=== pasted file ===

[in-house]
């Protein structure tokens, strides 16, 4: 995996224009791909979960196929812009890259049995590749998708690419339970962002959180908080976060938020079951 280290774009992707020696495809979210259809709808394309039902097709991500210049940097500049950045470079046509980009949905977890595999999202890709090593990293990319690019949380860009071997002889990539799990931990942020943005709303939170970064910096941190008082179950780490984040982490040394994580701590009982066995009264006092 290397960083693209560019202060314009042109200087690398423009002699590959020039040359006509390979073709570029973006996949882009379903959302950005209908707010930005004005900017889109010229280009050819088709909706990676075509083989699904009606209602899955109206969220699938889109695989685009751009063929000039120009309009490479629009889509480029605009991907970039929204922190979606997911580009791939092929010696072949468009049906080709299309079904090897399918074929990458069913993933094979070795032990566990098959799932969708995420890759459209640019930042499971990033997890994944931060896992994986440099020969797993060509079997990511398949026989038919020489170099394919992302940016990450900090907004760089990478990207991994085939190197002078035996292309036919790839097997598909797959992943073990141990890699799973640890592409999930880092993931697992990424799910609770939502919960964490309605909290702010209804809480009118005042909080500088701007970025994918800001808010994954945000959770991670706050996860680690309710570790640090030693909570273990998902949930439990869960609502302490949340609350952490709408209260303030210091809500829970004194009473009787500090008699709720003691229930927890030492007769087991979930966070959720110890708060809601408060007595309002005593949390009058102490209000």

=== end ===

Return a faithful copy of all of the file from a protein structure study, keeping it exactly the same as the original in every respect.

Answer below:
[in-house]
């Protein structure tokens, strides 16, 4: 995996224009791909979960196929812009890259049995590749998708690419339970962002959180908080976060938020079951 280290774009992707020696495809979210259809709808394309039902097709991500210049940097500049950045470079046509980009949905977890595999999202890709090593990293990319690019949380860009071997002889990539799990931990942020943005709303939170970064910096941190008082179950780490984040982490040394994580701590009982066995009264006092 290397960083693209560019202060314009042109200087690398423009002699590959020039040359006509390979073709570029973006996949882009379903959302950005209908707010930005004005900017889109010229280009050819088709909706990676075509083989699904009606209602899955109206969220699938889109695989685009751009063929000039120009309009490479629009889509480029605009991907970039929204922190979606997911580009791939092929010696072949468009049906080709299309079904090897399918074929990458069913993933094979070795032990566990098959799932969708995420890759459209640019930042499971990033997890994944931060896992994986440099020969797993060509079997990511398949026989038919020489170099394919992302940016990450900090907004760089990478990207991994085939190197002078035996292309036919790839097997598909797959992943073990141990890699799973640890592409999930880092993931697992990424799910609770939502919960964490309605909290702010209804809480009118005042909080500088701007970025994918800001808010994954945000959770991670706050996860680690309710570790640090030693909570273990998902949930439990869960609502302490949340609350952490709408209260303030210091809500829970004194009473009787500090008699709720003691229930927890030492007769087991979930966070959720110890708060809601408060007595309002005593949390009058102490209000």